Co-Benefits of Climate Action

Integrated sustainability strategies can yield benefits for both community adaptation and mitigation in a more effective way than through siloed approaches (Shaw et al., 2014). This requires understanding relationships and synergies between community development practices and how climate strategies can result in co-benefits, i.e., benefits to more than one aspect of the community. To this end, we have created a climate action co-benefits map that shows the complementary nature between climate action and other actions that can contribute to sustainable development pathways. Such a map can serve as a guide for a more effective and holistic approach to sustainable development.

Check out our e-Dialogue Conversation on the Co-Benefits of Climate Action for more details.


There are three types of nodes in the map, which represent action, innovation, and benefits. The blue node in the centre represents climate action, both mitigation and adaptation. The green nodes represent climate innovations. The orange nodes represent co-benefits of the climate innovations that contribute toward some other aspect of community development.

The relationships between the nodes are illustrated through connecting lines, and three types of connections can be found within this map. The blue connections represent how the innovations contribute to climate action. The green connections show how climate innovation can lead to various co-benefits . The orange connections illustrate the relationships and interdependence between the different co-benefits.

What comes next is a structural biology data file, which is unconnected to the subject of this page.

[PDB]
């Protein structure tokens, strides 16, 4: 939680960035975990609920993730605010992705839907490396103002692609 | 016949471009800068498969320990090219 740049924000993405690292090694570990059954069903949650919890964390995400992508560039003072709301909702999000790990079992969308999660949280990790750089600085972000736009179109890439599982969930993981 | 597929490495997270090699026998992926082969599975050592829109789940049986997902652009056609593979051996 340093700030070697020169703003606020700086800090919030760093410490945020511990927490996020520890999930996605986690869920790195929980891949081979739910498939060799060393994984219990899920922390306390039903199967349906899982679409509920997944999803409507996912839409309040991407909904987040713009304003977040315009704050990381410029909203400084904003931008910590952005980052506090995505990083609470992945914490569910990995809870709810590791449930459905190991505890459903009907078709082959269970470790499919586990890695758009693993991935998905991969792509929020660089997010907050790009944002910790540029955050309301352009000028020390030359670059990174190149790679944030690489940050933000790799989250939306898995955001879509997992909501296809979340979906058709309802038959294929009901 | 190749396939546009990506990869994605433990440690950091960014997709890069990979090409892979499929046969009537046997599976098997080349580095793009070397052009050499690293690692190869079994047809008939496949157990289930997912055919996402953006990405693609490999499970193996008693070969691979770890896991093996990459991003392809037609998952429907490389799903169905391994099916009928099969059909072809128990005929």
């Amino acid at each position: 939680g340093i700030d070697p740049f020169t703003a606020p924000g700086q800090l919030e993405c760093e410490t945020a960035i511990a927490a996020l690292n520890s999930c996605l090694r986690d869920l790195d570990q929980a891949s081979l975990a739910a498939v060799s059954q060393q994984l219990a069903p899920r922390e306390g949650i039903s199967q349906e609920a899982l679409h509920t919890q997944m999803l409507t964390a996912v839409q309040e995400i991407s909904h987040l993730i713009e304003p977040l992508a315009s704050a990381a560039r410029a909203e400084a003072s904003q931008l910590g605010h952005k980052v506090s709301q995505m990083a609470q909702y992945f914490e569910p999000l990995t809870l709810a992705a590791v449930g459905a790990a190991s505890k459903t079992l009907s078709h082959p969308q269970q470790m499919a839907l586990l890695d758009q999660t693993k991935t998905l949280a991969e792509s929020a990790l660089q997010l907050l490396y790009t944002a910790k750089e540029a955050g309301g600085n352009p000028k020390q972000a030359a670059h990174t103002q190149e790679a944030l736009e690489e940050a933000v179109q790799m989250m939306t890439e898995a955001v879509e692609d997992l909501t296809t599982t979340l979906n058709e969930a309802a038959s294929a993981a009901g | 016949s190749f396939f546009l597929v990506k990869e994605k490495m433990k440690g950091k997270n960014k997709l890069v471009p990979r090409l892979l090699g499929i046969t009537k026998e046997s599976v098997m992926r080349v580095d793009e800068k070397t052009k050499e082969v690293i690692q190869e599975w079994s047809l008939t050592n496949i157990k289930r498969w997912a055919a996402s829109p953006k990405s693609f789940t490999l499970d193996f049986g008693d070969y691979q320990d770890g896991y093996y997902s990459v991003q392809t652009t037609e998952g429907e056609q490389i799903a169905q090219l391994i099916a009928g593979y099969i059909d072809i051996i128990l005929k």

When you click on a node, a description of how it fits within the larger map will appear. Each description contains notes on how a node is connected to other nodes, and references are included to justify the connections. The climate innovations (i.e., green nodes) descriptions provide information on the connections/relationships between the strategies and climate action (i.e., the blue node). The co-benefits (i.e., orange nodes) descriptions will provide information on how the climate innovations can lead to co-benefits, and also how they are connected to other community benefits.

Connections labels appear when you zoom into the map, using the '+' and '-' buttons or the mouse. Click and drag the map to move around and focus on different connections and nodes. As with the nodes, notes associated with connections will appear when you click on them. To collapse descriptions for both connections and nodes to just display the map, click anywhere on the black space of the map.

As a first incarnation, this map is an illustrative resource that will grow over time.

Shaw, A., Burch, S., Kristensen, F., Robinson, J., Dale, A. (2014). Accelerating the sustainability transition: Exploring synergies between adaptation and mitigation in British Columbian communities. Global Environmental Change, 25: 41-51